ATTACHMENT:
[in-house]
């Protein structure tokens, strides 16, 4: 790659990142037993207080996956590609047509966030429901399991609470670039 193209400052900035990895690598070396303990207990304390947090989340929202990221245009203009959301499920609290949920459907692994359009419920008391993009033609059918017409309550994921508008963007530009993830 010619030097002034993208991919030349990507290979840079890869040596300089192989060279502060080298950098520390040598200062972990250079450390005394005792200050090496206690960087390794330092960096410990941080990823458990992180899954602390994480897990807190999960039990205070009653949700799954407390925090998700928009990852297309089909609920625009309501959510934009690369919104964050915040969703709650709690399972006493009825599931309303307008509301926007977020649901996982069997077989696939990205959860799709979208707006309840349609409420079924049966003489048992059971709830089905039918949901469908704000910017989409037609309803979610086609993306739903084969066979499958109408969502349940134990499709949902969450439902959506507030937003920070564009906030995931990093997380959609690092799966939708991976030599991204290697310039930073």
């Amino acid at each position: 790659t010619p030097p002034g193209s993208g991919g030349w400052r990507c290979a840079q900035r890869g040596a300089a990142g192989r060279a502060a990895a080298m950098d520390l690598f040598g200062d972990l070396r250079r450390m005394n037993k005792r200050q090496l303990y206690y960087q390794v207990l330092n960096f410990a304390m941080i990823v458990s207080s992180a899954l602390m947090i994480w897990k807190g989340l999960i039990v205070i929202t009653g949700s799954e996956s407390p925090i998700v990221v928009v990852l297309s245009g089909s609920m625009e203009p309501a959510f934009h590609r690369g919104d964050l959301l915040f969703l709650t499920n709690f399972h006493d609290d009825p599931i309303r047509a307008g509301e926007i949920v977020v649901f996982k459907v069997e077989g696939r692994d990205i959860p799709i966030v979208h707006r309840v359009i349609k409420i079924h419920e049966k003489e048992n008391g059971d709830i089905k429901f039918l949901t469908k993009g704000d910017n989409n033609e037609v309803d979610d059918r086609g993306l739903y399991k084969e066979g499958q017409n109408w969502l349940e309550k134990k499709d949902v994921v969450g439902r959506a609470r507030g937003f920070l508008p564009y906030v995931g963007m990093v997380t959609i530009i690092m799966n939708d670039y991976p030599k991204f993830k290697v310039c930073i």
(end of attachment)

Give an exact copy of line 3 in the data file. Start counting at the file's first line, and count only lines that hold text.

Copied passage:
């Amino acid at each position: 790659t010619p030097p002034g193209s993208g991919g030349w400052r990507c290979a840079q900035r890869g040596a300089a990142g192989r060279a502060a990895a080298m950098d520390l690598f040598g200062d972990l070396r250079r450390m005394n037993k005792r200050q090496l303990y206690y960087q390794v207990l330092n960096f410990a304390m941080i990823v458990s207080s992180a899954l602390m947090i994480w897990k807190g989340l999960i039990v205070i929202t009653g949700s799954e996956s407390p925090i998700v990221v928009v990852l297309s245009g089909s609920m625009e203009p309501a959510f934009h590609r690369g919104d964050l959301l915040f969703l709650t499920n709690f399972h006493d609290d009825p599931i309303r047509a307008g509301e926007i949920v977020v649901f996982k459907v069997e077989g696939r692994d990205i959860p799709i966030v979208h707006r309840v359009i349609k409420i079924h419920e049966k003489e048992n008391g059971d709830i089905k429901f039918l949901t469908k993009g704000d910017n989409n033609e037609v309803d979610d059918r086609g993306l739903y399991k084969e066979g499958q017409n109408w969502l349940e309550k134990k499709d949902v994921v969450g439902r959506a609470r507030g937003f920070l508008p564009y906030v995931g963007m990093v997380t959609i530009i690092m799966n939708d670039y991976p030599k991204f993830k290697v310039c930073i």